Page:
Most lighting products these days, at least in the US, are labeled with their light output (lumens) and some sort of indication of their color temperature, perhaps an actual claimed kelvin value, or perhaps including a “warm” (sometimes “soft white”) or “cool” (sometimes “daylight”) classification, as well as perhaps a color rendering index (CRI), indicating how close its light spectrum matches that of daylight. Most run-of-the-mill bulbs have CRIs of 80 to 90.

An actual LED emitter, the little diode itself, puts out a relatively monochromatic (single color) spectrum - blue, red, green, and just about anything in between that you might want, depending on the elemental composition of the diode. To cover the optical 400-700 nm range, a bulb needs either a bunch of various LEDs inside, or more generally, a nominally blue LEDs has various phosphorescent materials added that emit at longer wavelengths.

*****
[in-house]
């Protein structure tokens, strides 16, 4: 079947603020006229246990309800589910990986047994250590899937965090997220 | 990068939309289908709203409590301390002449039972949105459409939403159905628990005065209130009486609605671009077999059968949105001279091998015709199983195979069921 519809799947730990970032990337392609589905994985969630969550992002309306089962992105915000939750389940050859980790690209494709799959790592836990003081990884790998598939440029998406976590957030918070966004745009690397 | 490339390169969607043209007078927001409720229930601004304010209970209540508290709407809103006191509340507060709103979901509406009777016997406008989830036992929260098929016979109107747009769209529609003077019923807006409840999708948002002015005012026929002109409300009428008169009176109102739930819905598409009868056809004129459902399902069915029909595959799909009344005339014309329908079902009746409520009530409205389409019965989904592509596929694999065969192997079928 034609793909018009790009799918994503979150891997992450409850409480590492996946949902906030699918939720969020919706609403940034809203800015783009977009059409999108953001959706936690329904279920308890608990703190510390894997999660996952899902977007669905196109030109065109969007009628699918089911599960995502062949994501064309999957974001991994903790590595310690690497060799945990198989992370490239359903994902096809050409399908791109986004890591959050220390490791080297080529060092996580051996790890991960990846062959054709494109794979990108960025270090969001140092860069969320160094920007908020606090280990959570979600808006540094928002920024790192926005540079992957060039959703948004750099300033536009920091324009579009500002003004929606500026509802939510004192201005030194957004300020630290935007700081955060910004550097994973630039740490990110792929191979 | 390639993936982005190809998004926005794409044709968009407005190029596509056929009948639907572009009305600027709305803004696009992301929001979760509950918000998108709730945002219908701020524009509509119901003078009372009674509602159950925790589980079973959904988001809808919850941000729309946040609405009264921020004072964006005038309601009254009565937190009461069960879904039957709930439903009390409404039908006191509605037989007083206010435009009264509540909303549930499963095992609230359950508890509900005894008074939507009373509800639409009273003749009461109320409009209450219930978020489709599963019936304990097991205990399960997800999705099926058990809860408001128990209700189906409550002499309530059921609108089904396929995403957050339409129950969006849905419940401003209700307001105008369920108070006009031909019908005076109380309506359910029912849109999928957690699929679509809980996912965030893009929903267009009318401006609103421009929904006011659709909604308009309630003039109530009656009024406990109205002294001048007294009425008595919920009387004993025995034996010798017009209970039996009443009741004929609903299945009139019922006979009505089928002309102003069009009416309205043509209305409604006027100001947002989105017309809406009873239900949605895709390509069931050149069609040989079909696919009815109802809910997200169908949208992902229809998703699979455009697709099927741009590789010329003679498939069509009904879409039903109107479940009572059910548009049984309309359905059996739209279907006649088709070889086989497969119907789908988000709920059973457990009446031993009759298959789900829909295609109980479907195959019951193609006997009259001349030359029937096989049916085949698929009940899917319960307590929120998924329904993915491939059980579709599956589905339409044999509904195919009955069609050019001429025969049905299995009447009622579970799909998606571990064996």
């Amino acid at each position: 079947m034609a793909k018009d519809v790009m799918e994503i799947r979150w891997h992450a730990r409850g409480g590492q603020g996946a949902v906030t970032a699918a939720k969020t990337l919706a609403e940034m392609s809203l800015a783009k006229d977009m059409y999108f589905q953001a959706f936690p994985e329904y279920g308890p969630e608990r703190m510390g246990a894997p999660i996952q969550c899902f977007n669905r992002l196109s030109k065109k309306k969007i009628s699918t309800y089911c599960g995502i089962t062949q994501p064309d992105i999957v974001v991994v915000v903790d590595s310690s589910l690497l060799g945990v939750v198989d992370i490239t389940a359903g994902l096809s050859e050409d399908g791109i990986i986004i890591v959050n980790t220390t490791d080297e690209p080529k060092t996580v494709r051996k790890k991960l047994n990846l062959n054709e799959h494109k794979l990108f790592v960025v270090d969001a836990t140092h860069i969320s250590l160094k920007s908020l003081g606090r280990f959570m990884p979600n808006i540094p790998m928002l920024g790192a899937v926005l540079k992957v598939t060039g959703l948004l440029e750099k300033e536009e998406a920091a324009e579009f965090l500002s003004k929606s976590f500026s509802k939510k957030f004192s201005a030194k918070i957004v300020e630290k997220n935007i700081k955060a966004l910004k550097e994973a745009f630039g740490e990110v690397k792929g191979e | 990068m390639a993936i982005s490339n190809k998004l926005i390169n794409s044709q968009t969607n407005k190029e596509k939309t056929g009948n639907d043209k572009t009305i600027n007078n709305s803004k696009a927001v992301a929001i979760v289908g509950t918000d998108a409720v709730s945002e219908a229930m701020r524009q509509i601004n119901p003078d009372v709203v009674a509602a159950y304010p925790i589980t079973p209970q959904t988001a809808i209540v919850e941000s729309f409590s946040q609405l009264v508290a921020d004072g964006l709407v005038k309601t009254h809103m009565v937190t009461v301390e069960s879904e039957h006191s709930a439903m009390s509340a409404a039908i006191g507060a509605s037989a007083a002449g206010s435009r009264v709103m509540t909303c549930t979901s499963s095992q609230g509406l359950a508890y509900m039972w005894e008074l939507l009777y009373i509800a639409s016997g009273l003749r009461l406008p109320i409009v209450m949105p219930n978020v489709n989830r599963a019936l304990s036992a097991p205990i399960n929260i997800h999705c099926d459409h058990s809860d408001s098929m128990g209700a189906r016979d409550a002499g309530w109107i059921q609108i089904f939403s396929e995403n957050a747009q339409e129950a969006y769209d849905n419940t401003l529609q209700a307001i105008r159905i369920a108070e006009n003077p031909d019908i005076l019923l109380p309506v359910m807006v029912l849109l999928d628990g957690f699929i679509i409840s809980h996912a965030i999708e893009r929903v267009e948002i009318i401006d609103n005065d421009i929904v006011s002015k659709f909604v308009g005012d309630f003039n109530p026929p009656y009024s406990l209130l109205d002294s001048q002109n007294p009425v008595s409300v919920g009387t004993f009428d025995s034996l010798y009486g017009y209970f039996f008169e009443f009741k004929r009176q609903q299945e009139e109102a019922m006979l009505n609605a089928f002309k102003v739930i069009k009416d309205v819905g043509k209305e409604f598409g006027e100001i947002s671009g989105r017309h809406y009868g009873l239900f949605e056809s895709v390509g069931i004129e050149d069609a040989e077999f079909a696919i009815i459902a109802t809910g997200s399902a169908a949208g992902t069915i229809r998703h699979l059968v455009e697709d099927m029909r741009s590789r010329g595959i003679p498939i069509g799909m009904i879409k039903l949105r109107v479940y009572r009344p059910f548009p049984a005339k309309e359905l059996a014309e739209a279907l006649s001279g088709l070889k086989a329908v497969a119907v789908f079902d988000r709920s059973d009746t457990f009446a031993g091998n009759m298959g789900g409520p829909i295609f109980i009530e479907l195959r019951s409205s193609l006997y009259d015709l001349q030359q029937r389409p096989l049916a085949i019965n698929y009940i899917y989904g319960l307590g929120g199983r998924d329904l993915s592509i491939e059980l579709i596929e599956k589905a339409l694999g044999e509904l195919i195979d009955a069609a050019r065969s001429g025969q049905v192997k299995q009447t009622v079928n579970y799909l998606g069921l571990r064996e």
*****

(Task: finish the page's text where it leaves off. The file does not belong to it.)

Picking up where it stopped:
So, here’s the spectrum of a “warm” LED flood light bulb - the kind you might use in a recessed ceiling fixture. The claimed equivalent kelvin rating for this bulb on its packaging is 2700 K. That’s a bit cooler than I assumed for my incandescent calibration bulb. This light does indeed provide a fair amount of red light, and except for the blue bump around 450 nm and the fall of in the red to longer wavelengths (above 600 nm), this spectrum is not to-o-o different from that of the incandescent bulb. This bulb would be nice in a living room, producing a nice warm overall tone, and would not be too bad for photography, either. For best photography results, you would want to set a custom white balance, although an incandescent WB might not be too bad - some red objects might not show up quite right.



Here is the spectrum of a “Daylight” (5000 K) LED light bulb. This bulb has three fold-out “wings” and is on the ceiling of my garage. The spectrum has much less red light than the “warm” bulb.